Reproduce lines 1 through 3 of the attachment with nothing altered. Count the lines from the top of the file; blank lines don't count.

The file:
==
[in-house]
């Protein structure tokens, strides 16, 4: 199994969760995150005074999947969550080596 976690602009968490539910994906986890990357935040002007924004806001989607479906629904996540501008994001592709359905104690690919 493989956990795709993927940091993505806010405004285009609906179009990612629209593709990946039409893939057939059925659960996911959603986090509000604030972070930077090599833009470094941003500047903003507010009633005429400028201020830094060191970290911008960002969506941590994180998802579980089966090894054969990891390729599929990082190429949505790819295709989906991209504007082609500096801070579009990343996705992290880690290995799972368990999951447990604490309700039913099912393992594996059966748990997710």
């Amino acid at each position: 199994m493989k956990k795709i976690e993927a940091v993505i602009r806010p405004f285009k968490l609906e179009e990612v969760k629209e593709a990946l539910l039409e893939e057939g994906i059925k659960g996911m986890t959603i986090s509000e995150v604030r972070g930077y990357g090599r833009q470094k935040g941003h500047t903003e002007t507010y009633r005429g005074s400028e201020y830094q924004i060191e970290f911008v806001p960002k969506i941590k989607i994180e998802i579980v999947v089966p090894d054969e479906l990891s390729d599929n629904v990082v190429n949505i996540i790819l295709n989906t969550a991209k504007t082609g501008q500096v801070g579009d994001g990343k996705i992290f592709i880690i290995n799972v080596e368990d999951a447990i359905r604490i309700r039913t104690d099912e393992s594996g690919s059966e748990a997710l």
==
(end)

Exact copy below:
[in-house]
């Protein structure tokens, strides 16, 4: 199994969760995150005074999947969550080596 976690602009968490539910994906986890990357935040002007924004806001989607479906629904996540501008994001592709359905104690690919 493989956990795709993927940091993505806010405004285009609906179009990612629209593709990946039409893939057939059925659960996911959603986090509000604030972070930077090599833009470094941003500047903003507010009633005429400028201020830094060191970290911008960002969506941590994180998802579980089966090894054969990891390729599929990082190429949505790819295709989906991209504007082609500096801070579009990343996705992290880690290995799972368990999951447990604490309700039913099912393992594996059966748990997710």
């Amino acid at each position: 199994m493989k956990k795709i976690e993927a940091v993505i602009r806010p405004f285009k968490l609906e179009e990612v969760k629209e593709a990946l539910l039409e893939e057939g994906i059925k659960g996911m986890t959603i986090s509000e995150v604030r972070g930077y990357g090599r833009q470094k935040g941003h500047t903003e002007t507010y009633r005429g005074s400028e201020y830094q924004i060191e970290f911008v806001p960002k969506i941590k989607i994180e998802i579980v999947v089966p090894d054969e479906l990891s390729d599929n629904v990082v190429n949505i996540i790819l295709n989906t969550a991209k504007t082609g501008q500096v801070g579009d994001g990343k996705i992290f592709i880690i290995n799972v080596e368990d999951a447990i359905r604490i309700r039913t104690d099912e393992s594996g690919s059966e748990a997710l």